Cre­ma­tion his­tory

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With ref­er­ence to Diane Brown’s let­ter (‘A Se­ri­ous Un­der­tak­ing’ – De­cem­ber 2015) and your re­quest for de­tails of cre­ma­tions prior to 1753, I have found some.

I had read that Mrs Honoretta/ Hen­ri­etta Brooks Pratt (16761769) was be­lieved to be the first recorded (il­le­gal) Bri­tish cre­ma­tion (25 Septem­ber 1769) in St Ge­orge’s Church­yard, Hanover Square, Lon­don – how­ever, it ap­pears now that Mr Richard Cooke, Sur­geon, was cre­mated be­fore Mrs Pratt (Arnold, Cather­ine, Necrop­o­lis, Pocket Books, 2007, page 227).

I found a few ear­lier cre­ma­tions also: cre­ma­tion ex­isted in Moscow, Rus­sia. In May 1606, Vasily Shuisky and the bo­yars de­posed and killed the ‘False Dmitry’, then dis­played his body in Red Square prior to cre­ma­tion and the fir­ing of his ashes from a canon to­wards Poland ( Warnes, David, Chron­i­cle of the Rus­sian Tsars, Thames and Hud­son Ltd, Lon­don, 1999, page 53).

In 1428 the ashes of John Wy­cliffe (1331-1384), English Bi­ble trans­la­tor, were thrown into the River Swift near Lut­ter­worth (af­ter he was con­demned as a heretic by the Church of Rome in 1415). Dic­ta­tor/Consul Julius Cae­sar (100- 44 BC) was also cre­mated in the Fo­rum, Rome, af­ter his as­sas­si­na­tion (Ides of March 44 BC).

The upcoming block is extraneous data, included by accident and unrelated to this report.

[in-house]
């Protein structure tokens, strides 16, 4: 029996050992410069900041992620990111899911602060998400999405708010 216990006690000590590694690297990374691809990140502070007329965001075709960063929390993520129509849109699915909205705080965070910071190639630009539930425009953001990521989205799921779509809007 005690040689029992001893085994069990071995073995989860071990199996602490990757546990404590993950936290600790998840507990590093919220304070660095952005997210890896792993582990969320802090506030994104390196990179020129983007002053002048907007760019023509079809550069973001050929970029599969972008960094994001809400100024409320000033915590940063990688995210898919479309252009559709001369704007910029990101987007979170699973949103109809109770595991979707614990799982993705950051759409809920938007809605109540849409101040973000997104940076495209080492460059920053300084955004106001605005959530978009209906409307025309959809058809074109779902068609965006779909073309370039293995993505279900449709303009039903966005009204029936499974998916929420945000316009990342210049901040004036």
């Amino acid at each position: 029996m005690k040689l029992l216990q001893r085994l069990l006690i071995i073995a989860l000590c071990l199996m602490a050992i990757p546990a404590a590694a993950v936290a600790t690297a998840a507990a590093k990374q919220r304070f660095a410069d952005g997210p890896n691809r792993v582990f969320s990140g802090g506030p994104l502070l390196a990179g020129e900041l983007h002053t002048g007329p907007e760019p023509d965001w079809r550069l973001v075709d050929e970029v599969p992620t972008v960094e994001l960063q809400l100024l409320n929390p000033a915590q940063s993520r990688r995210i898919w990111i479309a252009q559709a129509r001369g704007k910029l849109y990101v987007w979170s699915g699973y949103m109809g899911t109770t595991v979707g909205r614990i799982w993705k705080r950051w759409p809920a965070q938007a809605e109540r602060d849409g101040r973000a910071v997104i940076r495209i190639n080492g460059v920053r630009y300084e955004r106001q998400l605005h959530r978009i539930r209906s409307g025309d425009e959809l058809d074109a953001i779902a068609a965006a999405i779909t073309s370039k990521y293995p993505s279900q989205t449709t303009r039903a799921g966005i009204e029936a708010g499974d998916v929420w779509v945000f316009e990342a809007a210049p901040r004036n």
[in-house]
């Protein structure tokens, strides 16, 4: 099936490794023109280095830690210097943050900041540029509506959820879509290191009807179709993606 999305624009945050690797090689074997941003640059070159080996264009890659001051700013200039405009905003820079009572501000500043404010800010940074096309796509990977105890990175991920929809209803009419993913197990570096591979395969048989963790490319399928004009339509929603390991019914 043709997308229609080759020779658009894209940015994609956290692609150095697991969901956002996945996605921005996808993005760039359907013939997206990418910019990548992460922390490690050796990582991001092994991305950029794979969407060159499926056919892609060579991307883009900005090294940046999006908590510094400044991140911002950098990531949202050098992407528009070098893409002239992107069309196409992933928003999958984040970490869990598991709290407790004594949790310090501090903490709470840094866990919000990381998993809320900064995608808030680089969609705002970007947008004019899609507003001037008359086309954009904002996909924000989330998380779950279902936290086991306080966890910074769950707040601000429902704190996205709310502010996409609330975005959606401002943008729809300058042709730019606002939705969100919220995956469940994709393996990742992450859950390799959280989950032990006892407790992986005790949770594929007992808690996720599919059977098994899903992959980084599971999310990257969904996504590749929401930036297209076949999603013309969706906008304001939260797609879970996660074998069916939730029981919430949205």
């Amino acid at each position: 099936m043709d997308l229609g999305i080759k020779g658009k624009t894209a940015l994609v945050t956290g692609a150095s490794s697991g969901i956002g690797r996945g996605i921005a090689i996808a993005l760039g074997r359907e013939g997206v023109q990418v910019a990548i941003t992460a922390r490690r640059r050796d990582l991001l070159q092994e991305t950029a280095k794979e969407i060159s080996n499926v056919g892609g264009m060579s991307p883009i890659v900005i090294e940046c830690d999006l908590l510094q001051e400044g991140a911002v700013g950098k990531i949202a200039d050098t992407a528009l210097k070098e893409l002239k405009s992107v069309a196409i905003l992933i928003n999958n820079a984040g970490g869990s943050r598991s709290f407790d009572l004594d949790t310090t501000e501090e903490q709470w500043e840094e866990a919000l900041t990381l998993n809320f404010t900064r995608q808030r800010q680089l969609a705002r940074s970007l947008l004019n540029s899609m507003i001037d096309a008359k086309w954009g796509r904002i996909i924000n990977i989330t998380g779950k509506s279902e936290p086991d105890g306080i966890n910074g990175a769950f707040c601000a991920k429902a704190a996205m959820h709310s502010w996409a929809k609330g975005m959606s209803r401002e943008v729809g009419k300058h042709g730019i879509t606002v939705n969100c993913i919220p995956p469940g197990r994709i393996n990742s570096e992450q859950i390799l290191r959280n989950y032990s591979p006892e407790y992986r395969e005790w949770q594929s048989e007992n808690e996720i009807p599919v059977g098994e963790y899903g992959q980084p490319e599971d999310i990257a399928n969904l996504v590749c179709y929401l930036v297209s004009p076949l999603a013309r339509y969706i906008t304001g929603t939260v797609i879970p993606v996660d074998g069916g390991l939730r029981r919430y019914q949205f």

The first Bib­li­cal ref­er­ence de­scribes my grand­fa­ther’s home as be­ing “very dirty, chil­dren also dirty and noth­ing in the house”. Other an­ces­tors were also recorded as “heavy drinkers, work­shy and wasters”. Th­ese records make dis­tress­ing read­ing and re­flect the Glas­gow of the times, as well as other big cities when there was no NHS or wel­fare ben­e­fits. to cre­ma­tion is when Abra­ham (tested by God) pre­pared a fu­neral pyre for the sac­ri­fice of his son Isaac – Gen­e­sis 22 (v 1-14). Sue Bur­rell, by email Editor replies: Many thanks for those ex­am­ples of early cre­ma­tions Sue. It seems that there are plenty that pre­date – some by hun­dreds of years – Richard Cooke’s 1753 cre­ma­tion that Diane wrote into us about!

While there are lots of guides etc about how to re­search your fam­ily tree, I am left won­der­ing whether enough at­ten­tion is given to the emo­tional aspects of what you find and that feel­ing “if only I was there then I could have saved them”.

Lastly, my thanks go to the car­ing staff at The Mitchell Li­brary who were very sup­port­ive and pro­vided me with much-needed tis­sues. Pa­tri­cia Cur­ran, by email Editor replies: I know what you mean, Pa­tri­cia, it can be dis­tress­ing – even at a cou­ple of cen­turies re­moved – to read about our an­ces­tors suf­fer­ing. Glad to hear that the staff at the Mitchell Li­brary were sup­port­ive. For more rea­sons to visit your ar­chives turn to page 18.

A de­pic­tion from 1557 of Isaac be­ing saved from his father, Abra­ham

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